Auralic Polaris

Hardware Review

Auralic Polaris The Ear
Auralic Polaris
Thursday, November 23, 2017
integrated amplifier, streamer, DAC
Jason Kennedy

In our steady progress through Auralic's slowly expanding range of streaming devices we have enjoyed the Aries Mini network streamer and Altair streamer/preamplifier, so it made sense to move onto the Altair based all in one integrated amplifier, DAC and streamer the Polaris. This was until recently the top model but the introduction of the G2 range has upped the ante, the Polaris remains the only amp/streamer however and despite a recent price cut looks likely to remain in production for the foreseeable future. It's a neat and compact design with a paired down front panel that leaves most of the functionality to the remote handset and Lightning control App, that said you can use the knob to scroll around the features menu and change a large number of variables.

 

 

The amplifier side of the Polaris is built around a class D output stage that's specified to produce 120 Watts per channel. It’s got some clever processing power that allows it to remember the level that each input was left on, a useful trick if you have sources with highly differing output levels. Which tends to happen with high level onboard sources like a network streamer that might comfortable with the level set to 40 or 50 while a turntable and phono stage on the aux input needs to be closer to 75, it avoids nasty shocks when switching inputs for a start.

As a streamer it gives you access to music stored on a NAS or USB drive, and even optional onboard storage. Also available are streaming services including Qobuz and Tidal alongside internet radio. Onboard memory provides buffering for glitch free streaming and gapless playback is provided alongside the facility to control the device with Roon if you have that software running on a local PC. Digital inputs come in pretty well all varieties alongside two line inputs, one of which can switch to MM phono duties while the other flips to being an output if required. You can also send signal from phones and tablets over Airplay and Bluetooth should the urge come over you. There’s a USB A input on the front but no headphone output, which is about the only connection that this device lacks. The DAC model is not specified but its numbers are as high as most with PCM up to 32/384 and DSD256 which should be sufficient for the forseeable future. It’s not a big box at just over a foot wide so the back panel is dense with good quality connectors and that’s before you start connecting it up.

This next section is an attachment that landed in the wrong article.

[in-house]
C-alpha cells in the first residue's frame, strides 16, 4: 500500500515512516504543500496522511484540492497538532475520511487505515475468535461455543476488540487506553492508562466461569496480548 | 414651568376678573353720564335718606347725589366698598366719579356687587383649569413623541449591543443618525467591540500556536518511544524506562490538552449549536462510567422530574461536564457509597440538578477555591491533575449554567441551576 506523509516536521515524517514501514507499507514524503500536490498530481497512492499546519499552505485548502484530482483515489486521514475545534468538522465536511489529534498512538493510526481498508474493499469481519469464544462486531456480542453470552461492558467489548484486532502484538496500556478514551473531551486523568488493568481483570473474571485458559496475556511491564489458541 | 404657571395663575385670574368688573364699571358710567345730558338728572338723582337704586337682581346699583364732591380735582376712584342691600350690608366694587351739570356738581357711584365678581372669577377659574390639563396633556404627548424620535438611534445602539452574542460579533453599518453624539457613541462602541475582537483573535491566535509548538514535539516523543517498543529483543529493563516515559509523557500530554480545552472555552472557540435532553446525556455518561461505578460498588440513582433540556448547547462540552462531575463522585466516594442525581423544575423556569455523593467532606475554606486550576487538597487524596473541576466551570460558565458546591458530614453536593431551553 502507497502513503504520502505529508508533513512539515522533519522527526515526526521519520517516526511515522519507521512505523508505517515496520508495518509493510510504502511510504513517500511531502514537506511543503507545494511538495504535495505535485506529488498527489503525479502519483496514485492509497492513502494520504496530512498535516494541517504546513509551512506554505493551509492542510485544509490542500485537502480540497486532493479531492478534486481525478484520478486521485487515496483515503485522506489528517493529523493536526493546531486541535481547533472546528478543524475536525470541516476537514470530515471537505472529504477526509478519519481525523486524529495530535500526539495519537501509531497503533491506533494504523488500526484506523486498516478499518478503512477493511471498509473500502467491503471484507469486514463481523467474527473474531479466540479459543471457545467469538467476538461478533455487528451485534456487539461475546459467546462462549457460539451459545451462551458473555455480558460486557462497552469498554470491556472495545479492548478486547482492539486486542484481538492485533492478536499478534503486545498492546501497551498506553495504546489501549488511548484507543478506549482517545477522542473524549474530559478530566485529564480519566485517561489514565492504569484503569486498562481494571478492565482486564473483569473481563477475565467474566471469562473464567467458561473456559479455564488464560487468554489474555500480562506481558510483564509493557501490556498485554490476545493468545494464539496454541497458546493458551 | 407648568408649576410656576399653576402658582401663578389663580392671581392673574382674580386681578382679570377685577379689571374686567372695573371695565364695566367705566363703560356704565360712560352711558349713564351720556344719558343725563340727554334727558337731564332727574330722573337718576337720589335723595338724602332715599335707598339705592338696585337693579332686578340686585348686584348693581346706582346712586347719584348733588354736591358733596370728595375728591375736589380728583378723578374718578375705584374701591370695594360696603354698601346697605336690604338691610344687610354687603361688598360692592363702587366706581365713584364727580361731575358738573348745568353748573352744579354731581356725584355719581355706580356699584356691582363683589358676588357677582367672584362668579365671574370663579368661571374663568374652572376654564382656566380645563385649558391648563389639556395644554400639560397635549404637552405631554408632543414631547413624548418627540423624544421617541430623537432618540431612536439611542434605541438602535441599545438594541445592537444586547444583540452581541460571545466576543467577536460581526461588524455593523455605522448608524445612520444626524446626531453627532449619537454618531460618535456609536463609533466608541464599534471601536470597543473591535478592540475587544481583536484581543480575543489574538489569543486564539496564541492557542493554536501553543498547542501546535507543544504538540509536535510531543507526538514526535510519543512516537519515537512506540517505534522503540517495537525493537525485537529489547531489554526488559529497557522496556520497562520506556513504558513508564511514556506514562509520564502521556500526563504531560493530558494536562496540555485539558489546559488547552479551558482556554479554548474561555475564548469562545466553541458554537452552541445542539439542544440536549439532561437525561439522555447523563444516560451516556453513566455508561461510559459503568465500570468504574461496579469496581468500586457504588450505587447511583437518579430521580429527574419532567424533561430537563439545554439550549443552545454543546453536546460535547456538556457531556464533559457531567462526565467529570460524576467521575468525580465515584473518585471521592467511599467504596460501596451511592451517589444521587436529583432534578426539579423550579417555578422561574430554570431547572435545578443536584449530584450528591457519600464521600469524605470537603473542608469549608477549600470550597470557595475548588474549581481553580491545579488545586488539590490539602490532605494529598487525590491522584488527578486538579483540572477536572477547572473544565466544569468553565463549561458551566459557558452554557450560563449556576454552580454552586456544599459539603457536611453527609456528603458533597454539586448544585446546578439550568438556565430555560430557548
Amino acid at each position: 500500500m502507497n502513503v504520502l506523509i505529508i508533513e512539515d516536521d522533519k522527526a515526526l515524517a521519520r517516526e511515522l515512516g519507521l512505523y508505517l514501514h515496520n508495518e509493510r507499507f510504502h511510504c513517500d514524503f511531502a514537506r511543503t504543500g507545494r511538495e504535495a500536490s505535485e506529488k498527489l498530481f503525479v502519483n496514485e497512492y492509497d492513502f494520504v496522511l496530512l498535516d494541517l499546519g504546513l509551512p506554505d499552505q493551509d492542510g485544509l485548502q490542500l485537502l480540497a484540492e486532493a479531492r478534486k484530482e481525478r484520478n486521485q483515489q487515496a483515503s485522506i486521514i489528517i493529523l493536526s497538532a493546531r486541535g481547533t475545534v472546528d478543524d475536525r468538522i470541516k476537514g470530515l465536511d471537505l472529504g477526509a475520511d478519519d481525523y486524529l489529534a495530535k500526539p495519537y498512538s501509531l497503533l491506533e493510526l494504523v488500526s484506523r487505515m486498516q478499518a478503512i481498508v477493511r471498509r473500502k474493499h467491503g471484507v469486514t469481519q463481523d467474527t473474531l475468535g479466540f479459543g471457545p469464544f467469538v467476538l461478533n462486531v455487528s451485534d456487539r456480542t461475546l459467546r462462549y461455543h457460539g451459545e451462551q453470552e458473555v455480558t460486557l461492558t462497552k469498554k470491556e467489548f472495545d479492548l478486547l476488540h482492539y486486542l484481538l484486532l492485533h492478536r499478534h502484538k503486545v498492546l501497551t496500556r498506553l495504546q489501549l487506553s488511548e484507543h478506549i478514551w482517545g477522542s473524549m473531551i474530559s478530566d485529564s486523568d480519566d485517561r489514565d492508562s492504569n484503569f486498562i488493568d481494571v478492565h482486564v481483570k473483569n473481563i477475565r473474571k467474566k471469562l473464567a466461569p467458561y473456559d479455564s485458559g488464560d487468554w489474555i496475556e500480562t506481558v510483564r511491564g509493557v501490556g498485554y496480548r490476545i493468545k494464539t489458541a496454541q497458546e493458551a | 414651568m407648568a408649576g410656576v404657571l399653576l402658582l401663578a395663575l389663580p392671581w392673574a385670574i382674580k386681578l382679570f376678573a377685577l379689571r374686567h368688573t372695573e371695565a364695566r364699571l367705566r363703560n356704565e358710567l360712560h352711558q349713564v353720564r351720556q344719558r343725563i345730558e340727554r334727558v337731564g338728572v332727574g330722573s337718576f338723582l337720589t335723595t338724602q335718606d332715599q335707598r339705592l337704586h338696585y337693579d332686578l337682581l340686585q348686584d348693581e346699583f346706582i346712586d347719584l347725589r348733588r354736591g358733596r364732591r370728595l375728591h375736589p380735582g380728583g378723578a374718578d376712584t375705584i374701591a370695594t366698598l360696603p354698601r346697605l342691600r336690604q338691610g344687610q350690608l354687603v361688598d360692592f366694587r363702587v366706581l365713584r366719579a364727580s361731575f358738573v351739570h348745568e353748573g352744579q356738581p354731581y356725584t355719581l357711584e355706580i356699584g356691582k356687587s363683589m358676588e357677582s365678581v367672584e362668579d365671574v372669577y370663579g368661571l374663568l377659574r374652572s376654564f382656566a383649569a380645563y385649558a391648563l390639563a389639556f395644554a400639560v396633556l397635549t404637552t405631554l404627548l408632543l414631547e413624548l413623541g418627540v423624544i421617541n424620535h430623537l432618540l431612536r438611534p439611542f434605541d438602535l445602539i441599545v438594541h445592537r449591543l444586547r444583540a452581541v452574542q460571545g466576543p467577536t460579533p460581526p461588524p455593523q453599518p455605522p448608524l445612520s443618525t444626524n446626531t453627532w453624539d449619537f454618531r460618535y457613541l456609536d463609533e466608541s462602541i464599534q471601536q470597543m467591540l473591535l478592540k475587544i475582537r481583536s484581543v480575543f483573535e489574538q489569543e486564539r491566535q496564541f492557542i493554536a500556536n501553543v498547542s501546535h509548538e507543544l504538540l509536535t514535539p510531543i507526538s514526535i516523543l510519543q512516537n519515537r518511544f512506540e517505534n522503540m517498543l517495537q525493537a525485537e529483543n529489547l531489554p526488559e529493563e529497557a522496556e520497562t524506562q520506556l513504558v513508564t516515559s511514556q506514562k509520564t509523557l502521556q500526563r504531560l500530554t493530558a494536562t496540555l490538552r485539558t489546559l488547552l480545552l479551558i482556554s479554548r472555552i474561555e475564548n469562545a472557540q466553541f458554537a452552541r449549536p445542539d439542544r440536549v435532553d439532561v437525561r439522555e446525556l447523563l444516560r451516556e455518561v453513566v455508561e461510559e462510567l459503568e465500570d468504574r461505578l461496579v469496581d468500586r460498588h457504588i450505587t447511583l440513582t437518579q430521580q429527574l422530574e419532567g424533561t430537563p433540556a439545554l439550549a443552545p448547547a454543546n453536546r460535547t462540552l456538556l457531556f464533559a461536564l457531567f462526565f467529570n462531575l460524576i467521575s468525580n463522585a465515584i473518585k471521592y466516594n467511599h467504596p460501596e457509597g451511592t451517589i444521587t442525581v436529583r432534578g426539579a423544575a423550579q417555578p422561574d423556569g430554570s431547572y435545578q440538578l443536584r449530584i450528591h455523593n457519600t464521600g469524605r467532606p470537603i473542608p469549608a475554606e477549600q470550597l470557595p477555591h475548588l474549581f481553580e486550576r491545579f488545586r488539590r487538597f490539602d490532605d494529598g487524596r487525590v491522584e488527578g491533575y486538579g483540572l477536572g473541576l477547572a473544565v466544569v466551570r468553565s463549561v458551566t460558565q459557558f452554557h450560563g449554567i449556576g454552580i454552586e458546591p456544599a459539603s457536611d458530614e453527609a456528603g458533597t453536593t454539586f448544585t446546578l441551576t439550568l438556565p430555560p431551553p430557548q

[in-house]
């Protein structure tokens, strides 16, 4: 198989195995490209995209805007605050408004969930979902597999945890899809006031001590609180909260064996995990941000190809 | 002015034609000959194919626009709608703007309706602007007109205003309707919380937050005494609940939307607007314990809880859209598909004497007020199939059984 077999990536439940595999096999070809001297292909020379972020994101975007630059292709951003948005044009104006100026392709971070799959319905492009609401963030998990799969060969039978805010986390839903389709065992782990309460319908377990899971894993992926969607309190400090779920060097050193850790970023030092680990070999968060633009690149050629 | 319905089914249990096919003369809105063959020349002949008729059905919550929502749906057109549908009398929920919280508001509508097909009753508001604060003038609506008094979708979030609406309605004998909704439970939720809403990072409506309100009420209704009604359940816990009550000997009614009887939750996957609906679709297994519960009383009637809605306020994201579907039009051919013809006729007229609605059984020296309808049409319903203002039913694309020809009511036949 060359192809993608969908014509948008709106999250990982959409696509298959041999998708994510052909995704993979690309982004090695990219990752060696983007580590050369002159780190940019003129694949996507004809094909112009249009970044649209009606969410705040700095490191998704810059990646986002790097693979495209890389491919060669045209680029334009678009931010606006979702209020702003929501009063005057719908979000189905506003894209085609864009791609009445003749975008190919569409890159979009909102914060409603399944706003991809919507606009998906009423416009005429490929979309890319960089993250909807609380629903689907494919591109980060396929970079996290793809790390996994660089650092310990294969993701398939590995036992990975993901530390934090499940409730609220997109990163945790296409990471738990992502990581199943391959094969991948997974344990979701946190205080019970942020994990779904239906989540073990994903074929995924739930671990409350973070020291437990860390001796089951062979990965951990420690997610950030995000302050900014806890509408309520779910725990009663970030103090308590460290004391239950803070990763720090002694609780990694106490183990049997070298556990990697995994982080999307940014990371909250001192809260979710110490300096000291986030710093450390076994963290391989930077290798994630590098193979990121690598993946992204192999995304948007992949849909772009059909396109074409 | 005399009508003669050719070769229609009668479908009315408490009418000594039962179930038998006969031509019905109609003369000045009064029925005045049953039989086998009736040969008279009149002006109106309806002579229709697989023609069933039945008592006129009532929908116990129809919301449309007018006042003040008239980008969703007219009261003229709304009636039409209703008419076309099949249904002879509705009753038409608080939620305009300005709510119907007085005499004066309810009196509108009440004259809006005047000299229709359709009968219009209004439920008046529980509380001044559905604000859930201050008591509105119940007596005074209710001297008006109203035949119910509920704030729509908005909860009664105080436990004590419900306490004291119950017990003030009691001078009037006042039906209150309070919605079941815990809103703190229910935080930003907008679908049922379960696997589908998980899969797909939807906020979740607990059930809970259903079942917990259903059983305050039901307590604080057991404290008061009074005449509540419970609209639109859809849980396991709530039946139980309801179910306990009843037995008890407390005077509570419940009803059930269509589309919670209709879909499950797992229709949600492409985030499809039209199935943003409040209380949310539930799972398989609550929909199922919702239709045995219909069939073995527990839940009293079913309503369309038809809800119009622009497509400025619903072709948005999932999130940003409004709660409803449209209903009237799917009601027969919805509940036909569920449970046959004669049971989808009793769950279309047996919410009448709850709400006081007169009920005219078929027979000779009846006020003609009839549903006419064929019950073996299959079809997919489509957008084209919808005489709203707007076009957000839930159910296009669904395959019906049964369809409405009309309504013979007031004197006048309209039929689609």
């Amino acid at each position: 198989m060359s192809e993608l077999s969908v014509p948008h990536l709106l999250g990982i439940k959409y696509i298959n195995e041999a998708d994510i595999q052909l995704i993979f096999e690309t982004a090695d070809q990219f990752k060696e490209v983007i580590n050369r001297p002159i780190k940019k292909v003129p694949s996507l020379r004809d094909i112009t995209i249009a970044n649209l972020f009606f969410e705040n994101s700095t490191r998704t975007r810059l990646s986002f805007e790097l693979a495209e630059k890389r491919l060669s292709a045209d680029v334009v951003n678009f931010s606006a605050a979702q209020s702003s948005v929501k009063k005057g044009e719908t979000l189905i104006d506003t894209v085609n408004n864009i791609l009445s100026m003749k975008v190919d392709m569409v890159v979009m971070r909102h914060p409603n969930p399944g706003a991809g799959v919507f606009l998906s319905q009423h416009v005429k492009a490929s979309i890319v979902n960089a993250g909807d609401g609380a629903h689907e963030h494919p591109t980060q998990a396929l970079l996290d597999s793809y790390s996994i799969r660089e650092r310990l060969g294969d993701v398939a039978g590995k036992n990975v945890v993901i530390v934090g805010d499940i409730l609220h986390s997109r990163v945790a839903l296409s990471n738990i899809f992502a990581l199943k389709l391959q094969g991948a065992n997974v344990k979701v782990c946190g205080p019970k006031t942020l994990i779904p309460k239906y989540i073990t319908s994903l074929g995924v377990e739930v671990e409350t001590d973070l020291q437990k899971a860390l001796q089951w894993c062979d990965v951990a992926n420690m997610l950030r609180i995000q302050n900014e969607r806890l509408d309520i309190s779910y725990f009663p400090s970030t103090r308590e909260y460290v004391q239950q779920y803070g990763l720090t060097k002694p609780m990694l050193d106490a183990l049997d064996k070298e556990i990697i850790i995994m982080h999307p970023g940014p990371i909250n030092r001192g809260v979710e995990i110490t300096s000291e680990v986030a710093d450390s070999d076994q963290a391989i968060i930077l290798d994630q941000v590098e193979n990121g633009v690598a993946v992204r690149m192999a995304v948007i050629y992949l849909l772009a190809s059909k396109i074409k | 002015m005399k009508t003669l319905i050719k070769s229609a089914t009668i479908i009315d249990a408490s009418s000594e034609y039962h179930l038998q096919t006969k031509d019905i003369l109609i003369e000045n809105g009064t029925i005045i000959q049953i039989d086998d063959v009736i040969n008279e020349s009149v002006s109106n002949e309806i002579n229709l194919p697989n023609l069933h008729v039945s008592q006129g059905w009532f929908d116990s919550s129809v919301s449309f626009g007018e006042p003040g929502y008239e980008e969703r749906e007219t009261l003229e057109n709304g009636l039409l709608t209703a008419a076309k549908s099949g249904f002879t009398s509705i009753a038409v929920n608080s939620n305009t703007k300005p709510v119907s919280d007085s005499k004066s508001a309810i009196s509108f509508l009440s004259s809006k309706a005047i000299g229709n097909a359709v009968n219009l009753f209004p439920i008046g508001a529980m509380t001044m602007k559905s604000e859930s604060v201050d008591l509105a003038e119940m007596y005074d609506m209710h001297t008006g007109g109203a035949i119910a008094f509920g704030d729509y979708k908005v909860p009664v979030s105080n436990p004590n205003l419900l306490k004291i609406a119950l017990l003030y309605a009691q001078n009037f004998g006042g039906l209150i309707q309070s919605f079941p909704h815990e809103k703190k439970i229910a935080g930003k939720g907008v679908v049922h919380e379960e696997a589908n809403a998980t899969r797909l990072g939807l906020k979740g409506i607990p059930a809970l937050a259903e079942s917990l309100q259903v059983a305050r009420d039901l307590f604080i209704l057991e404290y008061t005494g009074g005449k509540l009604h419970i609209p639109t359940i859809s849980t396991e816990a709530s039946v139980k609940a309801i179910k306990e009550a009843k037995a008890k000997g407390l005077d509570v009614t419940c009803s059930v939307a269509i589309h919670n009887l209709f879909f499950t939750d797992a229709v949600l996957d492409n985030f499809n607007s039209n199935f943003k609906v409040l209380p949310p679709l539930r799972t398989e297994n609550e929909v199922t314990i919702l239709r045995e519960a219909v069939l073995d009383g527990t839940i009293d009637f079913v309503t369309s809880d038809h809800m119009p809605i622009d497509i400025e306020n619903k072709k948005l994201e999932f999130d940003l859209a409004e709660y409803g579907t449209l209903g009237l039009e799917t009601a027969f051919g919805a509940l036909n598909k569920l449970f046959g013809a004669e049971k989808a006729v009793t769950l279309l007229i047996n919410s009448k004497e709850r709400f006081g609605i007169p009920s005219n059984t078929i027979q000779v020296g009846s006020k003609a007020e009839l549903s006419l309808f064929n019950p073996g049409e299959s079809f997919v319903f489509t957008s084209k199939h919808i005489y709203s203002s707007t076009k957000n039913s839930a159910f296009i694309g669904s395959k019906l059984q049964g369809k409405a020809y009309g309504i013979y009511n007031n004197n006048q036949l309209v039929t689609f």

Sound quality
The Polaris is particularly good as an integrated amp as I discovered when using it with a Rega P6 turntable and Ania/Fono MC combo, the sound being calm and clean with lots of fine detail and decent dynamics. Transparency to things like decay and reverb is also good and it has a nimbleness that you don’t get with many integrateds, even at this price. That is, there is very little sense of grain, it doesn’t have the slam of a class A/B amp but is in some ways more revealing and effortless. Upgrading to a better phono stage makes a huge difference, bringing in increased immediacy and power and you can turn it up to serious levels without encountering any nasty glare or brashness. With a line source (CAD 1543 MkII DAC) the result is cleaner and quicker than usual, it’s a little inorganic but attractive thanks to good immediacy. The sound could be warmer but is very engaging if not quite as big and generous as it can be, which is a comparison with my usual pre/power that comes in at a somewhat higher price so not entirely fair. So don’t think that the Polaris is just an Altair with any old amp bunged on the back, there is a reason for the price difference between the two and it’s a big one.